Genetic analysis of admixture and patterns of introgression in foundation cottonwood trees (Salicaceae) in southwestern Colorado, USA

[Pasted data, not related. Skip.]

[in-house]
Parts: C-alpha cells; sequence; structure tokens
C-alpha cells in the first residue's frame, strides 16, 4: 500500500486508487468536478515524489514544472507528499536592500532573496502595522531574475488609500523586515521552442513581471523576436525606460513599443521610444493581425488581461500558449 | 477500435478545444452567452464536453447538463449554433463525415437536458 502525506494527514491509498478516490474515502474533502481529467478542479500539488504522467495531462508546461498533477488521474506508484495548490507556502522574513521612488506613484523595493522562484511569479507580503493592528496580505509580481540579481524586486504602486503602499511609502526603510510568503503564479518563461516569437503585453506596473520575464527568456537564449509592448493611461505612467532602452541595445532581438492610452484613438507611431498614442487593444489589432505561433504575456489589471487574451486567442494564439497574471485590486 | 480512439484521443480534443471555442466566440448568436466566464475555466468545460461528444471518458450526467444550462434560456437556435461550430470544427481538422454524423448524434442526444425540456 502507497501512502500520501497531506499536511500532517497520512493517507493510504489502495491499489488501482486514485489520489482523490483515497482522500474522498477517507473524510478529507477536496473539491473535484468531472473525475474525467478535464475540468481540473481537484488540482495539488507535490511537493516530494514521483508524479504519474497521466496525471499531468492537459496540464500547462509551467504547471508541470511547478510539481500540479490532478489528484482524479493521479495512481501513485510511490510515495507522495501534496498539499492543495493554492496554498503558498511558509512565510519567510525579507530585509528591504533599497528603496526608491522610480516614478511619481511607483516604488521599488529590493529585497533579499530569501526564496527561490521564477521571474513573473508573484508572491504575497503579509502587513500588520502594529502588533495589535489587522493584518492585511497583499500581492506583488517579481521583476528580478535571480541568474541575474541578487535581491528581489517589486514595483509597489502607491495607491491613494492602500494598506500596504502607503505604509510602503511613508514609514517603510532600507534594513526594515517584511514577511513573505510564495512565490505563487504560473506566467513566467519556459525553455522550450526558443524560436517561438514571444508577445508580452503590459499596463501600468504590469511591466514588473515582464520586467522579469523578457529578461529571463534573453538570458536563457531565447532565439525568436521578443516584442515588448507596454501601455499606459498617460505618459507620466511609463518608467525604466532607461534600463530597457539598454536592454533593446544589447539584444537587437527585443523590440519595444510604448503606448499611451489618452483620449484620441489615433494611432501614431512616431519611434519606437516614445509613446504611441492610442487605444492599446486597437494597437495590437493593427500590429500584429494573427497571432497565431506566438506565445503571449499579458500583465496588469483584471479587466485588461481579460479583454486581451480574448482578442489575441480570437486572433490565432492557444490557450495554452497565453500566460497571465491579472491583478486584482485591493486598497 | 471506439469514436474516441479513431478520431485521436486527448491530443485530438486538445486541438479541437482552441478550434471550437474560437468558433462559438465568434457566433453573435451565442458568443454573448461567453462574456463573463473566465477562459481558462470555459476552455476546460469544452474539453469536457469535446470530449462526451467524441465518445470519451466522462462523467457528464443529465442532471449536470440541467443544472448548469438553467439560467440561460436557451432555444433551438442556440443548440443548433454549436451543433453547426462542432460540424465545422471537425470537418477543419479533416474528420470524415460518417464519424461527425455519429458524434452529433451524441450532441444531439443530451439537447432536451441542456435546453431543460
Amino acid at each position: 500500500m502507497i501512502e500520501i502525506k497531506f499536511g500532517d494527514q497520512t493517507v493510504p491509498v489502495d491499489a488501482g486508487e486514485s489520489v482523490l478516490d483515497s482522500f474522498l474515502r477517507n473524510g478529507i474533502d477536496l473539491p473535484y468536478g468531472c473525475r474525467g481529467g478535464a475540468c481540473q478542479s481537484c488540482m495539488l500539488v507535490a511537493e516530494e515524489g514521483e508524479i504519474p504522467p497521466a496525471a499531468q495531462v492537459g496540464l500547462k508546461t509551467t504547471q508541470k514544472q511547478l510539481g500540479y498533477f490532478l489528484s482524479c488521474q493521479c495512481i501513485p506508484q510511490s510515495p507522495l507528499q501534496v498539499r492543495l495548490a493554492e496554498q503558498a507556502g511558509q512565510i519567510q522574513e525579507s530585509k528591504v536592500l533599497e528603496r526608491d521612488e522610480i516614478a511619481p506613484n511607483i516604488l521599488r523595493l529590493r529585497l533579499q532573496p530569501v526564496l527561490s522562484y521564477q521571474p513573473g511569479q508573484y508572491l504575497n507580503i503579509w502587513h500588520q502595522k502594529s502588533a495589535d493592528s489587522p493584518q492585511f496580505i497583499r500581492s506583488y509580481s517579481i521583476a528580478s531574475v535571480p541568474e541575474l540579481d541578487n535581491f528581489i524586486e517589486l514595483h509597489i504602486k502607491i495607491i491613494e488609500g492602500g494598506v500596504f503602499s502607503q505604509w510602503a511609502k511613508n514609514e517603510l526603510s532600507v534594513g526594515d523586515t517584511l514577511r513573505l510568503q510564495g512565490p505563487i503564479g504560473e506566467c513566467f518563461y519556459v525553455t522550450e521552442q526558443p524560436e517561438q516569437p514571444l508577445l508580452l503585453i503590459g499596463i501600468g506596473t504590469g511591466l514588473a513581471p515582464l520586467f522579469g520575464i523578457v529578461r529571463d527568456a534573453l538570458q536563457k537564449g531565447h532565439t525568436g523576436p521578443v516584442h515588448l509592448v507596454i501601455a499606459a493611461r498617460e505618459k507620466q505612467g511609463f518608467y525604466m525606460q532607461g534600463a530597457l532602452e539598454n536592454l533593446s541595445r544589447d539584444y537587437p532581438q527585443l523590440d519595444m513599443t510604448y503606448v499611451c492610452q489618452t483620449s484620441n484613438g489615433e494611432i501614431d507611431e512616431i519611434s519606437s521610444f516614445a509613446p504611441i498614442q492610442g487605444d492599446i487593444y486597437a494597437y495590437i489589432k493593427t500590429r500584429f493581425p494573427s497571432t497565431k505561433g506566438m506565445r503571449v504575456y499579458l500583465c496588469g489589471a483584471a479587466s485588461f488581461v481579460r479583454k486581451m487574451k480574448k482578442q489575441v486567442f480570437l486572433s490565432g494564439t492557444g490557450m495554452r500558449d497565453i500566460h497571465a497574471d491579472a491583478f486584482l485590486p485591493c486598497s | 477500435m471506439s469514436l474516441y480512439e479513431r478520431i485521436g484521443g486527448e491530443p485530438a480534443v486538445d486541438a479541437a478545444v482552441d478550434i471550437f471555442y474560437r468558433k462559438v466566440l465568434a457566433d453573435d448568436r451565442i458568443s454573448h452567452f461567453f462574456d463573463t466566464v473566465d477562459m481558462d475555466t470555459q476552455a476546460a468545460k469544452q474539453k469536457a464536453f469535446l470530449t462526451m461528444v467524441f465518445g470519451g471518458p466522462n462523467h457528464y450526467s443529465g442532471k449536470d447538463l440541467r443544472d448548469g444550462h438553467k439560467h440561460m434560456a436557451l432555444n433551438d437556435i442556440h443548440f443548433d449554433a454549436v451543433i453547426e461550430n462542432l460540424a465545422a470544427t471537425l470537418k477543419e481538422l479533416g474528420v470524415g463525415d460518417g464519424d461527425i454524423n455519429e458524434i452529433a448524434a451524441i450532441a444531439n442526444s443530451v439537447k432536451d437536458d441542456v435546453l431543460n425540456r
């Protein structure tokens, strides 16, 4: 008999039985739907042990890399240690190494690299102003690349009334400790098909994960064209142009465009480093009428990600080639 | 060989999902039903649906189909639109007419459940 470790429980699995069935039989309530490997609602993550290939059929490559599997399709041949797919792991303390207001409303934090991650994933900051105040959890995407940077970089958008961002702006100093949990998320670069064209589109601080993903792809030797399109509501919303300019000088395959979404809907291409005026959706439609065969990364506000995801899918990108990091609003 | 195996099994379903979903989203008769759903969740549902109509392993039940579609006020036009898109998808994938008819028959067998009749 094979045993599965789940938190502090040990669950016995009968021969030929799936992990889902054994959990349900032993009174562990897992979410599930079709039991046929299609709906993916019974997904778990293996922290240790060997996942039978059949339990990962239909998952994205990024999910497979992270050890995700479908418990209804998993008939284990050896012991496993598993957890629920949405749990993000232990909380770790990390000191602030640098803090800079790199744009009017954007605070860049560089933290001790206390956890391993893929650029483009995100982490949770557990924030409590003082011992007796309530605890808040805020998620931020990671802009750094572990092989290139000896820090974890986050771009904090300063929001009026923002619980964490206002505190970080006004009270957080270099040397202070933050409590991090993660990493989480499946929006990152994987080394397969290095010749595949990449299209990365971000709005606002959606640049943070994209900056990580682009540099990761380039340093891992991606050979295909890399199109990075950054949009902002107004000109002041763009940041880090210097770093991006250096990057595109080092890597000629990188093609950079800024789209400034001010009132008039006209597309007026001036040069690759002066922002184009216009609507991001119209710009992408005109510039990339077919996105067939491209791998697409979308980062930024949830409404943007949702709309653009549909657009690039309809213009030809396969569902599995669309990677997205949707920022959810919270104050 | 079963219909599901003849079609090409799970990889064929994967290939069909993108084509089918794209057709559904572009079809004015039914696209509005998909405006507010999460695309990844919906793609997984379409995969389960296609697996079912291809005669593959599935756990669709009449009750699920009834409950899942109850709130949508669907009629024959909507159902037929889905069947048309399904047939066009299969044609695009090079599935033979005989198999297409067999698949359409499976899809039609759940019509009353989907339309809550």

Microsatellite null alleles are found to a varying degree across all taxa. They are problematic as they may inflate measures of genetic differentiation and create false homozygotes. Although there are several methods for correcting allele frequencies for null alleles and enable estimations of F(ST), much less is known about how null alleles affect assignment testing. Data presented here, based on simulations, show that the percentage of correctly assigned individuals in model-based clustering and Bayesian assignment methods were slightly, though significantly, reduced in the presence of null alleles (frequency range from 0.000 to 0.913). The bias in assignment tests caused by null alleles lead to a slight reduction in the power to correctly assigned individuals (0.2 and 1.0 percent units for STRUCTURE- and 2.4 percent units for GENECLASS-based assignment tests). Further, the presence of null alleles caused a small, however, significant overestimation of F(ST). Consequently, microsatellite loci affected by null alleles would probably not alter the overall outcome of assignment testing and could therefore be included in these types of studies. Nevertheless, loci prone to null alleles should be used with caution as they lower the power of assignment tests and alter the accuracy of F(ST), and loci less prone to null alleles should always be preferred.